From Tree to Pocket: Matt Simpson is Turning Banana Fiber into Gorgeous Vegan Wallets

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From Tree to Pocket: Matt Simpson is Turning Banana Fiber into Gorgeous Vegan Wallets

Kosrae has over 200,000 banana trees, and only 6,000 inhabitants. That leaves a lot of banana fiber going to waste. What better to do with it all than create beautifully crafted vegan wallets?

American Matt Simpson arrived in Kosrae, Micronesia, in 2008 as a young volunteer teacher at the local high school. Falling in love with both the people and the island lifestyle, Matt, a keen surfer, didn’t want to leave when his contract was up. He realized that there were very few businesses on the island, and even fewer export products. Most of his former students were either unemployed, or working in the US for minimum wage. There were just too few opportunities on the island.

So Matt created one.

Featuring designs by a local illustrator, Matt and his 13 employees create beautiful, intricately worked men’s, women’s and travel wallets. Made from 100% sustainable banana fiber, the wallets are waterproof, cruelty-free, and utterly unique. In the simple, open-air factory set amongst the banana trees in his back yard, Matt and his team hand make and sun dry gorgeous banana “leather” made from the island’s agricultural waste. Banana trees only fruit once, so Matt’s products are truly sustainable, and made from a renewable resource.

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Matt buys this “green waste” from over 75 families on the island, which helps to supplement their incomes. Before Green Banana Paper was even open for business, Matt had paid over $4,000 for banana tree waste, a lot of money on an island where the average yearly household income is just $18,500. Matt stresses however, that he doesn’t aim to replace Kosraean banana farmers’ traditional incomes, but give them an additional revenue stream, a bit extra, by buying a post-harvest product that would otherwise be discarded. He hopes to work with even more families, and employ even more people as his business scales up.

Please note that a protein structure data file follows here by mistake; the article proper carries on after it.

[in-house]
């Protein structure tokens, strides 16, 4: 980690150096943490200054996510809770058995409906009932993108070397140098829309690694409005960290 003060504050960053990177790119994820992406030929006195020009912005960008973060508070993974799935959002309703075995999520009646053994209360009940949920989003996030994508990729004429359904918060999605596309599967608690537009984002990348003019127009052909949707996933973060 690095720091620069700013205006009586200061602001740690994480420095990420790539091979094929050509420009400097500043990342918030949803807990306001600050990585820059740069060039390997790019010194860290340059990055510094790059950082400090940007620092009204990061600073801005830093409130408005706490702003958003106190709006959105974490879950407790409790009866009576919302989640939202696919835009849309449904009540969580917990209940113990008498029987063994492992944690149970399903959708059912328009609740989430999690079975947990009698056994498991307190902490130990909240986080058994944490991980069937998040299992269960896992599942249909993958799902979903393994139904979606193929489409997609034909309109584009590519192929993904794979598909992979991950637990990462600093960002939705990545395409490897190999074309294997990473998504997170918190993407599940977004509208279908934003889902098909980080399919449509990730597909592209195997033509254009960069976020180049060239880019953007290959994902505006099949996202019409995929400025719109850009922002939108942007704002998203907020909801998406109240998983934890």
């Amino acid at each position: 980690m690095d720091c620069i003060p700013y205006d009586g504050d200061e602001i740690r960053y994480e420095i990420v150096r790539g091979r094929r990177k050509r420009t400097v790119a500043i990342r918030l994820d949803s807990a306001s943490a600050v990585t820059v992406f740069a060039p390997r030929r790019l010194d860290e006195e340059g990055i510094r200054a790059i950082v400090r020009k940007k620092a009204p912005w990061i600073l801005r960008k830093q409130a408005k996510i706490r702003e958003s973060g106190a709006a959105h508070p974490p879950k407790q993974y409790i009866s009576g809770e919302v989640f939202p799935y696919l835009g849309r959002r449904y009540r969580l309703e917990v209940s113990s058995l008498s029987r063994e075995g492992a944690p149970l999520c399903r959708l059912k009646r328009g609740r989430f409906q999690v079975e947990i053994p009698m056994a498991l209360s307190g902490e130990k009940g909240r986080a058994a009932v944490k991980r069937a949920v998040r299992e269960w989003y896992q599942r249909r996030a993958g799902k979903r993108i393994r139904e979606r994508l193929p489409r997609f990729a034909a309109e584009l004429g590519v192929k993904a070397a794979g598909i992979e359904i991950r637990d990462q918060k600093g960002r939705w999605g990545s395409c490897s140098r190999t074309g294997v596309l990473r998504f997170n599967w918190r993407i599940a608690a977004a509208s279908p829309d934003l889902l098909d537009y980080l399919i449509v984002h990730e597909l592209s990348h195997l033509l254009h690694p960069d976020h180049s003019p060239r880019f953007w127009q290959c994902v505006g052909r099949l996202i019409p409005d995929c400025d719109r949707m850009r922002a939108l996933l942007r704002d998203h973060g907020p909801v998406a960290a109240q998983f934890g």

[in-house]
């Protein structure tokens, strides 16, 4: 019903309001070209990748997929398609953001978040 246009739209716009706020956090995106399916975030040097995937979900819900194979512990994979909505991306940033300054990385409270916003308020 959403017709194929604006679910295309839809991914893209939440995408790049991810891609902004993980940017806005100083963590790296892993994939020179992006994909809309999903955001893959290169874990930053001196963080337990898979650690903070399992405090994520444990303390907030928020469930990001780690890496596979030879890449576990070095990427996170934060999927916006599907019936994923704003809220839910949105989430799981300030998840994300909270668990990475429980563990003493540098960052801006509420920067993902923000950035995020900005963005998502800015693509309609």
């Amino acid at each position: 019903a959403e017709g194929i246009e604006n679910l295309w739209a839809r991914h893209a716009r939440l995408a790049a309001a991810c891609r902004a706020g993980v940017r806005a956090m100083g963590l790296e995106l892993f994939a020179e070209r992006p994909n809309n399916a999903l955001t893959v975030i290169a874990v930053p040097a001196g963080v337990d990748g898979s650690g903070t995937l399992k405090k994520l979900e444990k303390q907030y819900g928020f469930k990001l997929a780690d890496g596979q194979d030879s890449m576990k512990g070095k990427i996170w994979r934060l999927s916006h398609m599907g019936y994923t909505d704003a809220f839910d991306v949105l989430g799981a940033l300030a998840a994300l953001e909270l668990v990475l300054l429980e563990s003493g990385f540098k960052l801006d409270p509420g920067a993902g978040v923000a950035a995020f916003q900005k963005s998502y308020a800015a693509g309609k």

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Once the bananas have been picked, the tree is cut down and delivered to Matt’s beachfront home. The fiber is harvested, boiled to extract the cellulose, then pulped. Screens are then dipped into the vats of pulp, and laid out side by side in the equatorial sun. When the paper is dry, it is peeled off the screens, and cut into the wallet form. A silk screen is then used to layer on a local design for decoration, and then the wallet is coated with a thin paraffin wax to make this already water-resistant fabric even more water repellant, naturally. All the wallet seams are doubly folded, to make stress points more resilient, and the wallets very hardy. This labor-intensive, hand-made process means that every wallet is touched by every staff member of Green Banana Paper. This is the core of the business: building a product that will help, giving something back to the island that has given him a lifestyle many back home can only dream about.